Figure 8. Derivation of Class 4/m 3* 2/m from Class 4* 3m by adding a horizontal diagonal 2-fold axis. (1). Stereogram of the symmetry elements of the Class 4* 3m and of the face poles of its most general Form. (2). Addition of a horizontal diagonal 2-fold rotation axis to the symmetry content of Class 4* 3m. The vertical 4-fold roto-inversion axis generates a second diagonal 2-fold axis ( The axis rotates the added 2-fold axis by 90^{0} followed by an inversion. This inversion, however, does not have any further effect on the 2-fold axis). (3). The 3-fold rotation axes multiply the added and implied 2-fold axes, resulting in four new inclined 2-fold axes (small blue solid ellipses in the central region of the stereogram). (4). Where there is a mirror plane containing a 2-fold rotation axis, a second mirror plane, perpendicular to the first one, is implied. Here this means that a horizontal mirror plane, and two vertical non-diagonal mirror planes will appear. The new configuration of symmetry elements duplicates the motifs, resulting in a pattern as indicated. This pattern implies a center of symmetry, so the 3-fold axes become 3-fold roto-inversion axes (open triangles). The presence of a center of symmetry transforms the 4-fold roto-inversion axes into 4-fold rotation axes (small solid black squares). The resulting symmetry configuration is that of Class 4/m 3* 2/m. |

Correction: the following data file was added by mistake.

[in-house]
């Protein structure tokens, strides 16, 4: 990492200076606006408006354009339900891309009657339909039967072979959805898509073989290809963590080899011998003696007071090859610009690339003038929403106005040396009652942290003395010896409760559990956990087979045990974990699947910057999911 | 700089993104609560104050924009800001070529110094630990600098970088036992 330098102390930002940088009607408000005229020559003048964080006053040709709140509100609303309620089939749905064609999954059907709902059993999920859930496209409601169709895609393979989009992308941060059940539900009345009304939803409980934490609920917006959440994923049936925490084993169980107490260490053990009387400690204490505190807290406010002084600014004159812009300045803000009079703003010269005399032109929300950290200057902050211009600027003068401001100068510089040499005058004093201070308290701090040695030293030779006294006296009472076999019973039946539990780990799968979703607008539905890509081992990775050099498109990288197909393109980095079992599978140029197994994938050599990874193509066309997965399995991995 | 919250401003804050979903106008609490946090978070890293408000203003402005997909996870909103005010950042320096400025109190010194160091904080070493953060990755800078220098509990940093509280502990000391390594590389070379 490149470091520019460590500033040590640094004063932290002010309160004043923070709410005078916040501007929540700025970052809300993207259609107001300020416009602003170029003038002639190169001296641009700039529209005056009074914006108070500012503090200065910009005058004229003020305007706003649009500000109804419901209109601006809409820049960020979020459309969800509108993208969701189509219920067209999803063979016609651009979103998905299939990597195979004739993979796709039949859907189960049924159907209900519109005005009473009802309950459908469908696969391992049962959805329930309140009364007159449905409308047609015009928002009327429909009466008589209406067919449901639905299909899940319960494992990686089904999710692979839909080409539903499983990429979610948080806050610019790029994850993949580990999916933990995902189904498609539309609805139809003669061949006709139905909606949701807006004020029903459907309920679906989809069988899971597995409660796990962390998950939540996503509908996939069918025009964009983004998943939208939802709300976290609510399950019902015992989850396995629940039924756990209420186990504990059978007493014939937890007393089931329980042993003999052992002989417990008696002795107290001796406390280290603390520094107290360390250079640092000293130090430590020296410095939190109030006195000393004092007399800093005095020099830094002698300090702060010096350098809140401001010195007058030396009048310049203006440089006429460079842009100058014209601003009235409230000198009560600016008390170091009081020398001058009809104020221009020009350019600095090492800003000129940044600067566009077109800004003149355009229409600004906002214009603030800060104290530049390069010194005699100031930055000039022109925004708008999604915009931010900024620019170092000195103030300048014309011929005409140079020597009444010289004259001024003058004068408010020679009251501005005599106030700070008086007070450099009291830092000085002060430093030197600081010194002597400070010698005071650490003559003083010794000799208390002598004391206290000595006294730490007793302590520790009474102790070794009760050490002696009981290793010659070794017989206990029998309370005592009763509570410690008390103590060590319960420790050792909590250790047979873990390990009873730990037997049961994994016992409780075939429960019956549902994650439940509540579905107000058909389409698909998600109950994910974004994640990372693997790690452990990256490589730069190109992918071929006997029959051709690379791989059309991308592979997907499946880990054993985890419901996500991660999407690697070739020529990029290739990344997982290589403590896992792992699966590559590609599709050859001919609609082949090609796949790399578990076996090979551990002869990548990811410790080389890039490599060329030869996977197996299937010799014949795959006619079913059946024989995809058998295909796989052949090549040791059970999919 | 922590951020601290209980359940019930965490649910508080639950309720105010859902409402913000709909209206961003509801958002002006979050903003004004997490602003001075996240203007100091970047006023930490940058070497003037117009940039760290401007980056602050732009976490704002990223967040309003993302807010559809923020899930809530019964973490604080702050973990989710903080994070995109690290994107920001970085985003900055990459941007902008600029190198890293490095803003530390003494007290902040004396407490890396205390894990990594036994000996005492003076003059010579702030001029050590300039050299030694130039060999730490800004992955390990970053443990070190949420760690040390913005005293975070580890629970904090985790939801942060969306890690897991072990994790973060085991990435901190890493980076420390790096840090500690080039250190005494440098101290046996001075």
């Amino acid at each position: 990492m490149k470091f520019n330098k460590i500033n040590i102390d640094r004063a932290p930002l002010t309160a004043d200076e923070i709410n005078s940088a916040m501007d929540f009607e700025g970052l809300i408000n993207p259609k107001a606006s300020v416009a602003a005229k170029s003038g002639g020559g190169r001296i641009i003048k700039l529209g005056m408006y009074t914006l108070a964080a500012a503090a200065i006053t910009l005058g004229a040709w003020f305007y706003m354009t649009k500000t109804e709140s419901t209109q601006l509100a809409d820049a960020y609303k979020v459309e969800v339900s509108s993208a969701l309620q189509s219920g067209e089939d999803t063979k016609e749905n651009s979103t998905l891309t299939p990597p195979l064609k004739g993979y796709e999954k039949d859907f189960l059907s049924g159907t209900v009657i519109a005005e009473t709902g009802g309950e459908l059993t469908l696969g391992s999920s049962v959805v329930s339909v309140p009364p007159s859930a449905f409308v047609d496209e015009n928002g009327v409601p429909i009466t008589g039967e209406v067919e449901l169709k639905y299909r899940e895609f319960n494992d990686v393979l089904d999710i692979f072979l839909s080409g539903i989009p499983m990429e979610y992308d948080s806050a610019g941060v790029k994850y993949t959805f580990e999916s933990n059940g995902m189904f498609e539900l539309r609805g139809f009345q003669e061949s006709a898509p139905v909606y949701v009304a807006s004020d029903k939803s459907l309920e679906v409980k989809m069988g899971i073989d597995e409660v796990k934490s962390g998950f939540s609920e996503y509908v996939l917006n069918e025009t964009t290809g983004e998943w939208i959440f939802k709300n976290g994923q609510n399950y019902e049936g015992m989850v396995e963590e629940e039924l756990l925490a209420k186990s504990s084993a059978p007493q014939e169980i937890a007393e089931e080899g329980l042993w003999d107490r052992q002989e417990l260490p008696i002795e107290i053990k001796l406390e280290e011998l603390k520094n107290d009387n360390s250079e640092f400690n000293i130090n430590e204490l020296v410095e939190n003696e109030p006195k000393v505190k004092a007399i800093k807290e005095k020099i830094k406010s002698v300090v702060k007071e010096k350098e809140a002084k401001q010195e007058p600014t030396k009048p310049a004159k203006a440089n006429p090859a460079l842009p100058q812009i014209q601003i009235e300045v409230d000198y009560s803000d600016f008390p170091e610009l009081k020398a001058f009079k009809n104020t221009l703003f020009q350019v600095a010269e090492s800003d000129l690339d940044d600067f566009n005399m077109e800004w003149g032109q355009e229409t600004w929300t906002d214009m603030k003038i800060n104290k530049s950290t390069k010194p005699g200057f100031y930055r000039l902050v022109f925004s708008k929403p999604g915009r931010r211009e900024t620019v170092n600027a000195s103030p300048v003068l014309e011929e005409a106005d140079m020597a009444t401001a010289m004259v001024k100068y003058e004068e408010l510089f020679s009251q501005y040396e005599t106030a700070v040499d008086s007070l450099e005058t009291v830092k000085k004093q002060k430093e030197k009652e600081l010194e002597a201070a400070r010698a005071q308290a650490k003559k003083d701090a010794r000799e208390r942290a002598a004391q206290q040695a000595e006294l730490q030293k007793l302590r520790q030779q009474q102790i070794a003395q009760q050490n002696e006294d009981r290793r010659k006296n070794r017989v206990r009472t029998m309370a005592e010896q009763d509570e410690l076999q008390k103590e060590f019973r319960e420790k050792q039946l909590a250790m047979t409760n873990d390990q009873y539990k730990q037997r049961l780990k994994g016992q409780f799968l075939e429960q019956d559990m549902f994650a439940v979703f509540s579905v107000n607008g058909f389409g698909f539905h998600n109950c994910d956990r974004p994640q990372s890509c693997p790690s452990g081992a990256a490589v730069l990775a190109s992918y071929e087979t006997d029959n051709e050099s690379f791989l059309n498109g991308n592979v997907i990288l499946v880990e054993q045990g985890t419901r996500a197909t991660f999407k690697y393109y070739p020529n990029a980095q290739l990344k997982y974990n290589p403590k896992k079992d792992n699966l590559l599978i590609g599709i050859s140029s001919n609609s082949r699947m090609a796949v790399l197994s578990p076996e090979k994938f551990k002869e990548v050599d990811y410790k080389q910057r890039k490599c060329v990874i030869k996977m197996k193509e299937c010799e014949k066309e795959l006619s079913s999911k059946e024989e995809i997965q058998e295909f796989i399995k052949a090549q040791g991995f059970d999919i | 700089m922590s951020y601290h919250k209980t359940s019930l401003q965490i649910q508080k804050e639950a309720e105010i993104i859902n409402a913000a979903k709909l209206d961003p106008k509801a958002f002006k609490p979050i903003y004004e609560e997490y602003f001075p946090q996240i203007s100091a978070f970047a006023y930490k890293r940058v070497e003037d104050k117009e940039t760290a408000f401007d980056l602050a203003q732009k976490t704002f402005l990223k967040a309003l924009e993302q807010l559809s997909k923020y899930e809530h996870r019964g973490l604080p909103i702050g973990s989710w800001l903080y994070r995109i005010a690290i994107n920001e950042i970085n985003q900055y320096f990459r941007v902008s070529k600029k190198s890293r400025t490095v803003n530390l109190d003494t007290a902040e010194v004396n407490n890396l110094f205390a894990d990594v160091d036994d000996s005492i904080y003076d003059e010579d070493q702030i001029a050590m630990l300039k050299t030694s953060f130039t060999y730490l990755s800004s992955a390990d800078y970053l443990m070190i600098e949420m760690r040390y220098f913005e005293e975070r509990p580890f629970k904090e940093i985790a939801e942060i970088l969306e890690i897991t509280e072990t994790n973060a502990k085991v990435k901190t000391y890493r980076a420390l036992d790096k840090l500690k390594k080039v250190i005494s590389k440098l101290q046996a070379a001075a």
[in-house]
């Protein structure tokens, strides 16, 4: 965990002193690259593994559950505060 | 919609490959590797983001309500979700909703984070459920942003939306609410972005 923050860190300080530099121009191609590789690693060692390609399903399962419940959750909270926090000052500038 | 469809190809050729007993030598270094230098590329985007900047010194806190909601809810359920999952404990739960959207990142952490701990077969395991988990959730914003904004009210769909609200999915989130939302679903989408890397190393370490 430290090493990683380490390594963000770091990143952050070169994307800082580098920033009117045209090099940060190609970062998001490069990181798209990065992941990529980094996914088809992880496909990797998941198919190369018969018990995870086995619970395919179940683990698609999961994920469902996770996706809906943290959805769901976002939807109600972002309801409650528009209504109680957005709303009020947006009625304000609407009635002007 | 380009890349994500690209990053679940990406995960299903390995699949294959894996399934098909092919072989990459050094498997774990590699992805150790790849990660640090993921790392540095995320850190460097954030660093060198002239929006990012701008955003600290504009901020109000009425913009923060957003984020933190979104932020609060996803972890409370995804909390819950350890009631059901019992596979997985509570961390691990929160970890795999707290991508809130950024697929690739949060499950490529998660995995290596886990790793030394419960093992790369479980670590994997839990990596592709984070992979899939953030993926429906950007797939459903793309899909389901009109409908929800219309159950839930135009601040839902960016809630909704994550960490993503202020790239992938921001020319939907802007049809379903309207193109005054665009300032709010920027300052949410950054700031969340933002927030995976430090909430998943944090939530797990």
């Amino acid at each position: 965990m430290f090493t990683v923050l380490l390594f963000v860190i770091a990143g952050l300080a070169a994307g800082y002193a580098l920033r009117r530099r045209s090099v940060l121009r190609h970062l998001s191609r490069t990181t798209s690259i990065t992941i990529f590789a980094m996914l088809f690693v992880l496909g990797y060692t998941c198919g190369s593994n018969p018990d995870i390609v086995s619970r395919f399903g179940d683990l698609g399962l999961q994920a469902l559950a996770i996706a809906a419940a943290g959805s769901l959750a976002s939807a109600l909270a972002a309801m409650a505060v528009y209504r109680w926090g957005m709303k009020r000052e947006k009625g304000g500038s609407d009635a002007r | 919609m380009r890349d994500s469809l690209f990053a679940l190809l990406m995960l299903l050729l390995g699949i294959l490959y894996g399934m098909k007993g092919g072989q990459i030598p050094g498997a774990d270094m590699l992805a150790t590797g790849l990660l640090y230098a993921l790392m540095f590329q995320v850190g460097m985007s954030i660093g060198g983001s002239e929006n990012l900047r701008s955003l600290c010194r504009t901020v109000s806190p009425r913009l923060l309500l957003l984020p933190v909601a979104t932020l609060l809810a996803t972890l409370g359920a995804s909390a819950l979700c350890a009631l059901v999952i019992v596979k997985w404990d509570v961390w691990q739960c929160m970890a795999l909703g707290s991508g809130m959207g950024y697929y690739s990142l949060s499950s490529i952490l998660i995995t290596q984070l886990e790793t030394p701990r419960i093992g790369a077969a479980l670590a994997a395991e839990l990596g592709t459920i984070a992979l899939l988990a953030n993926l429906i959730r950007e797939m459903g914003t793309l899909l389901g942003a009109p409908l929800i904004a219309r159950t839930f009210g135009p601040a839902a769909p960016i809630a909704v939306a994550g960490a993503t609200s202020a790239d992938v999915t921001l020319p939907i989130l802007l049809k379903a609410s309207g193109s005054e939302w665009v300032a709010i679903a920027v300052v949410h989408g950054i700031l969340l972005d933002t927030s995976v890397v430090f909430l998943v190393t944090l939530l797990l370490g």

Summarizing : Concerning the symmetry combinations having more than one more-than-2-fold axis we have found the following Classes :
In order to know for sure that we have indeed exhaustively derived all possible crystal classes (i.e. symmetry combinations permissible in crystals) that have more than one more-than-2-fold axis, we will summarize schematically what we have done.
Two Classes were given from the outset, namely the basic axial combinations 1 and 2 (Representing the Classes 23 and 432 respectively).
Three more Classes were eventually derived : 2/m 3*, 4*3m and 4/m 3* 2/m.
For convenience we will assign numerals to these five Classes :
This concludes our DERIVATION of the thirty-two Crystal Classes (Done in Parts I, II, III, IV, V and VI). They represent all possible combinations of point symmetric operations that can occur in crystals. A "point symmetric operation" is an operation performed on a figure (like reflection, rotation etc.) that leaves at least one point of that figure unchanged, i.e. such a point is not moved by such an operation. These symmetries and their combinations are therefore called point symmetries. Each combination (including single operations) is (also) called a point group (so there are 32 possible point groups for crystals) because they can be described by the mathematical theory of groups.
In the next series of Essays these Crystal Classes, ordered in six Crystal Systems, are studied one by one. For each Class all the possible Forms will be derived. A Form is a set of equivalent crystal faces, consistent with the symmetry of the Class to which that Form belongs. Real crystals consist either of a single Form or of a combination of Forms belonging to the same crystal class.